Frustration, depression and exasperation are conveyed in thousands of news stories and blog posts about the latest serious food-borne illness outbreak -- salmonella in fresh tomatoes. A Google News seach for "tomatoes salmonella" identifies more than 2,700 stories, many that will make farmers cringe. The San Francisco Chronicle ran an editorial titled "Killer Tomatoes." A headline in the Boston Herald says "Red scare intensifies."
Here is a sampling of reactions from the industry:
"Why in the hell can't they figure out where it's coming from and sanction that one producer?" - Madera County organic farmer Tom Willey quoted in the Fresno Bee.
"The industry has been extremely concerned and frustrated." - Ed Beckman, president of the California Tomato Farmers, quoted in the San Jose Mercury News.
"It's been blown into a level of hysteria." - Lucky Lee, vice president of sales for New York-based Lucky's Real Tomatoes, quoted in the Los Angeles Times.
Media are seeking comment from UC experts to try to make sense of the problem:
"Contamination of fresh tomatoes with polluted water is a big concern on Mexican farms." - Trevor Suslow, UC Davis postharvest pathologist, paraphrased in the Sacramento Bee.
"Hothouse tomatoes are grown indoors along the West Coast from British Columbia to Mexico. They are typically picked ripe, and then, without being washed, are immediately put into plastic containers labeled with codes that allow tracking all the way to the store shelf." -Jim Gorny, director of Postharvest Technology Research and Information Center at UC Davis, paraphrased in the Sacramento Bee.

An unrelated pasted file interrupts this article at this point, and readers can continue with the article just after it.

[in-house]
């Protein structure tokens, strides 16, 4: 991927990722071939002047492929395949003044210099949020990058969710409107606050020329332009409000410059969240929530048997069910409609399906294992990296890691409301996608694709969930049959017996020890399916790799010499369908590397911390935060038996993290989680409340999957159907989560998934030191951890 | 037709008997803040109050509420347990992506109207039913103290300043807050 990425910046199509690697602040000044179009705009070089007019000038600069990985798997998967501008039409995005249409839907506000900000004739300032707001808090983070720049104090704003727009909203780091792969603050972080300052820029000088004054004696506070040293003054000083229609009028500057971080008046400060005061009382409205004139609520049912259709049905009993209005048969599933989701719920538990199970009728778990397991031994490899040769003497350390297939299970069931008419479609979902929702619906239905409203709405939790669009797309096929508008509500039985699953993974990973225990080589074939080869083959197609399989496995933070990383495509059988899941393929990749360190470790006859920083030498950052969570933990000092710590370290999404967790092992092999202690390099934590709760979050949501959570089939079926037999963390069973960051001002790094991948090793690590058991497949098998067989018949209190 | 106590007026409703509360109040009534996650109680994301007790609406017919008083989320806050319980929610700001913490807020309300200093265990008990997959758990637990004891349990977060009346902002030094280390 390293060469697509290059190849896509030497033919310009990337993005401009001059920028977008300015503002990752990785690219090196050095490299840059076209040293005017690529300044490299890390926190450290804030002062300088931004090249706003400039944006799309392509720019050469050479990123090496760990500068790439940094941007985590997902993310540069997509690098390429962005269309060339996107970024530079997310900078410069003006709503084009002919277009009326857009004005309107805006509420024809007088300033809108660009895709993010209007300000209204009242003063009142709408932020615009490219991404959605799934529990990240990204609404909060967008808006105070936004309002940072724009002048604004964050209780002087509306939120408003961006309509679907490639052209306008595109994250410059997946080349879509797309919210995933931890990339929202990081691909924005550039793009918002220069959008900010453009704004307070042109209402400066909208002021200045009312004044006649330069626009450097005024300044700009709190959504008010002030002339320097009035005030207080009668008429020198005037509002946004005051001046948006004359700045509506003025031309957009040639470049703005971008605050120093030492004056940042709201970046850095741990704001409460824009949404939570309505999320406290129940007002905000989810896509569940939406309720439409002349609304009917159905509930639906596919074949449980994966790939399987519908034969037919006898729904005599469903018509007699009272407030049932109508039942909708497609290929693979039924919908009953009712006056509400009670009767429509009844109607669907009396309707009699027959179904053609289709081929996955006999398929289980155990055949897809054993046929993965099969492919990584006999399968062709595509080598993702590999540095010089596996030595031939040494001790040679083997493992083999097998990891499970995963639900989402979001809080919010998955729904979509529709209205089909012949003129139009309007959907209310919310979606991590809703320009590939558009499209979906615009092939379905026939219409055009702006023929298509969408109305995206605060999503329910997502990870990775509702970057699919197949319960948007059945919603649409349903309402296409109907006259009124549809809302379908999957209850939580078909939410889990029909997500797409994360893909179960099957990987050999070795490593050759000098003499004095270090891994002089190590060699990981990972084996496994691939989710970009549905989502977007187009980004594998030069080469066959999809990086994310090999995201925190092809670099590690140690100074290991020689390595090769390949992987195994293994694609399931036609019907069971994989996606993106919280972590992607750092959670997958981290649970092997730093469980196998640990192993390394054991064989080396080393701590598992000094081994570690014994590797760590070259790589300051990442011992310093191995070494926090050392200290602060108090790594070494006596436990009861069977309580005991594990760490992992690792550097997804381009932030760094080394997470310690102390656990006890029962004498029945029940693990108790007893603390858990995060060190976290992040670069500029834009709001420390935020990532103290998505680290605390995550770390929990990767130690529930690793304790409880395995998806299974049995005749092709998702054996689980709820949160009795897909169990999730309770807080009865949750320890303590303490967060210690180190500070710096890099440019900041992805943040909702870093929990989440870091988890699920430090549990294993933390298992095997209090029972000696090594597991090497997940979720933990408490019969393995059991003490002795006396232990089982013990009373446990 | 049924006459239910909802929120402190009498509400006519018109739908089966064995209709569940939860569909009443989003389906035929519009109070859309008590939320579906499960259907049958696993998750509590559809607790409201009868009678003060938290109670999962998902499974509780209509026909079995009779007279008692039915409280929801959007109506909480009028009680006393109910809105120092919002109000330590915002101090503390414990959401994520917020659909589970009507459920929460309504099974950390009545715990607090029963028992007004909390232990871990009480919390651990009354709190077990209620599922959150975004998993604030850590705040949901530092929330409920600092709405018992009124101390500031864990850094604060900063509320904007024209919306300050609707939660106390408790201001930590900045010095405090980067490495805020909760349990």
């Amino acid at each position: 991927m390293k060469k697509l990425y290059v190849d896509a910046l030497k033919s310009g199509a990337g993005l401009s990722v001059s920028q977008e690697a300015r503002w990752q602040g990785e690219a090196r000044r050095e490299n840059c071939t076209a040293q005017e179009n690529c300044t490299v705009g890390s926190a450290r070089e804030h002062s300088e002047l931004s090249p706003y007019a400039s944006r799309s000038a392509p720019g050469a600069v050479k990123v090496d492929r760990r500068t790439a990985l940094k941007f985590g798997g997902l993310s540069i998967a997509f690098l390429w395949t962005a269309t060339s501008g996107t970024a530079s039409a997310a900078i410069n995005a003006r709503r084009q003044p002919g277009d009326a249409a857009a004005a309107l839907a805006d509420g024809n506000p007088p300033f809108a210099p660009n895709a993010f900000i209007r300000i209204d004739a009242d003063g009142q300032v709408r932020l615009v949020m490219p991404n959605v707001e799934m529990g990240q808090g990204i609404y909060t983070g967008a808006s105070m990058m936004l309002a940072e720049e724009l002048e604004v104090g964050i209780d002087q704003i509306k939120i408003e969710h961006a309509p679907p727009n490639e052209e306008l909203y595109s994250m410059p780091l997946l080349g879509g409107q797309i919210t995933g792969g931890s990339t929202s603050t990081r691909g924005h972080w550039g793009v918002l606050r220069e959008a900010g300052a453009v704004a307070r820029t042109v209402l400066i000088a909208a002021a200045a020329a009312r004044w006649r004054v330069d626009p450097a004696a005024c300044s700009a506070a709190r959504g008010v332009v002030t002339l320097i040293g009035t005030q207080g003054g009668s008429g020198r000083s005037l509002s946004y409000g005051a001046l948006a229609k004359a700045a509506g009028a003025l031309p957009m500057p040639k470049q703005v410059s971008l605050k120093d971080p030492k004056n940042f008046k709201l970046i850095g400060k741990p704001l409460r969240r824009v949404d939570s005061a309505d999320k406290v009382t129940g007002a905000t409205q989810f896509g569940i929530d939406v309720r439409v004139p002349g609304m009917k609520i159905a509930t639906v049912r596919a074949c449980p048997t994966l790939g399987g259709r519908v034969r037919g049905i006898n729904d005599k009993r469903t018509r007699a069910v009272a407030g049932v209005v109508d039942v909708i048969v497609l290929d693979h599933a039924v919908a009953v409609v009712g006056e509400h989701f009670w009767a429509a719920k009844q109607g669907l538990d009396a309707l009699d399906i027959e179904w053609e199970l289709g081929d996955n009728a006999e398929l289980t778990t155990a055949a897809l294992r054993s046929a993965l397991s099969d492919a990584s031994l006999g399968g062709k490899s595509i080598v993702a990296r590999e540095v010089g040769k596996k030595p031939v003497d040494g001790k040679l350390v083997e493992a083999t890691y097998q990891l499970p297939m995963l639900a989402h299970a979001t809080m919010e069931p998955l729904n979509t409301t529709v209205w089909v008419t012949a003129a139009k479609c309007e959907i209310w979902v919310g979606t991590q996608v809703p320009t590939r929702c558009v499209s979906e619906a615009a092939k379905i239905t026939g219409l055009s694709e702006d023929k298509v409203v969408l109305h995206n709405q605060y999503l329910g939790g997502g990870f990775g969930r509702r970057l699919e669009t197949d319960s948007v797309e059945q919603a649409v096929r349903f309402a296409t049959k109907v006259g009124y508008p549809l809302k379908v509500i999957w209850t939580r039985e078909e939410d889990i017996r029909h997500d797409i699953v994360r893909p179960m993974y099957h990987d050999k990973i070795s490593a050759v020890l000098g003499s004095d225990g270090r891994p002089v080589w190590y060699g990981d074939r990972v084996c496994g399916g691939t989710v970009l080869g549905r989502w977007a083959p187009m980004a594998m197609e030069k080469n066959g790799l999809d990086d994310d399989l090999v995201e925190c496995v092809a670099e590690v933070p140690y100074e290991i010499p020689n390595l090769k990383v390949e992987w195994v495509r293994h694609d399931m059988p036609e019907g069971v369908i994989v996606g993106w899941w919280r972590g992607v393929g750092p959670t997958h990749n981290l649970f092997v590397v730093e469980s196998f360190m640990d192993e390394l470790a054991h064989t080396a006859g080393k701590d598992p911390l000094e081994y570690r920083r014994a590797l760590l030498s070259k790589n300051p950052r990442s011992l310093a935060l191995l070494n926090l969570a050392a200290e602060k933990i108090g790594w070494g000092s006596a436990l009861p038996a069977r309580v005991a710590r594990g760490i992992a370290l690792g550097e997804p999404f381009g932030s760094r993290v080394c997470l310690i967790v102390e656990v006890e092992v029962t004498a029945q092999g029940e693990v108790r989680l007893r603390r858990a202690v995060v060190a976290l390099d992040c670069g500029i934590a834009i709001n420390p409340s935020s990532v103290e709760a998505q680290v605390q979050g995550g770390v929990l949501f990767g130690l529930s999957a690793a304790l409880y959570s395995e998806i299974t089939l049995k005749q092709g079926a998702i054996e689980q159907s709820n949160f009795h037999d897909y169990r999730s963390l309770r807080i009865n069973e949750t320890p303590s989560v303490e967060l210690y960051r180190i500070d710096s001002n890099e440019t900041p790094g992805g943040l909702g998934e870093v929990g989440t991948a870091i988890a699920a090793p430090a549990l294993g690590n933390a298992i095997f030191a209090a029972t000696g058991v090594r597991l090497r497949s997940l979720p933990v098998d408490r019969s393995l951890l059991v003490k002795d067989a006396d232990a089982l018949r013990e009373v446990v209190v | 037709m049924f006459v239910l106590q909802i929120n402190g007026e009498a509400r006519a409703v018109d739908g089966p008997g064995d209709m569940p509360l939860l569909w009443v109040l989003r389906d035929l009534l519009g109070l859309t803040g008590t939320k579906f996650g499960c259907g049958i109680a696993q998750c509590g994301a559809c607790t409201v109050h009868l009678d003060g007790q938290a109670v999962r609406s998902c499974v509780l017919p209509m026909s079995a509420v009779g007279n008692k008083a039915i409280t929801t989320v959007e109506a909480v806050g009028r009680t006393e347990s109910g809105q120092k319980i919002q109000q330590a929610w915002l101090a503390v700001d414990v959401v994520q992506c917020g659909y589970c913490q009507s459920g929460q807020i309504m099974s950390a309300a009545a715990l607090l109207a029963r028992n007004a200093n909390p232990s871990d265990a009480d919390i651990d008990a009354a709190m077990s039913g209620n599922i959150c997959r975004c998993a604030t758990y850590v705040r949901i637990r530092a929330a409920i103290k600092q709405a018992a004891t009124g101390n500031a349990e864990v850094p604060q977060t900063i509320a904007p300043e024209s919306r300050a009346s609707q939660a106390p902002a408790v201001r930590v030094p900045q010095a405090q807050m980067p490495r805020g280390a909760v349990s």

"Statistically, the frequency of salmonella tainting tomatoes is low. But since the tomato is such a popular item, the chances are greater that salmonella scares will be associated with it." - Suslow, paraphrased in the Chicago Tribune.
Gorny expressed the feelings of many in the industry in an e-mail he sent that was later published on the blog Fresh Talk:
"With great sadness I've been following the recent Salmonellosis foodborne illness outbreak associated with tomatoes. From a regulatory perspective this current scenario is unfolding in manner so ominously reminiscent of the incident in September 2006 that it sends a chill up my spine."
Most California tomatoes are not yet ready to be harvested.
Magazine article reading online is growing in popularity. According to Marketing Analytics, authoritative research firms (Nielsen and Mediamark Research Inc.) found that an average of 83 percent of visitors to the Web sites of 23 large-circulation monthly magazines access those magazines’ content solely online.
That may be true, but some things are lost in the online posting. One is a new gimic from the current issue of Newsweek magazine. Häagen-Dazs is running an ad embedded with flower seeds that can sprout as the linen-based paper decomposes, according to a brief in the Merced Sun-Star. The connection? The ad is part of a company effort to combat colony collaspe disorder of bees. As reported in this blog in February, the ice cream maker provided $250,000 for colony collaspe disorder research to UC Davis and Pennsylvania State University, and started a "Häagen-Dazs Loves Honey Bees” Web site at www.helpthehoneybees.com.
Now Newsweek readers can tear the Häagen-Dazs ad from the magazine and plant it in their backyards to grow wildflowers that make nectar for bees. But the online readers are out of luck.
Honey Bee ice cream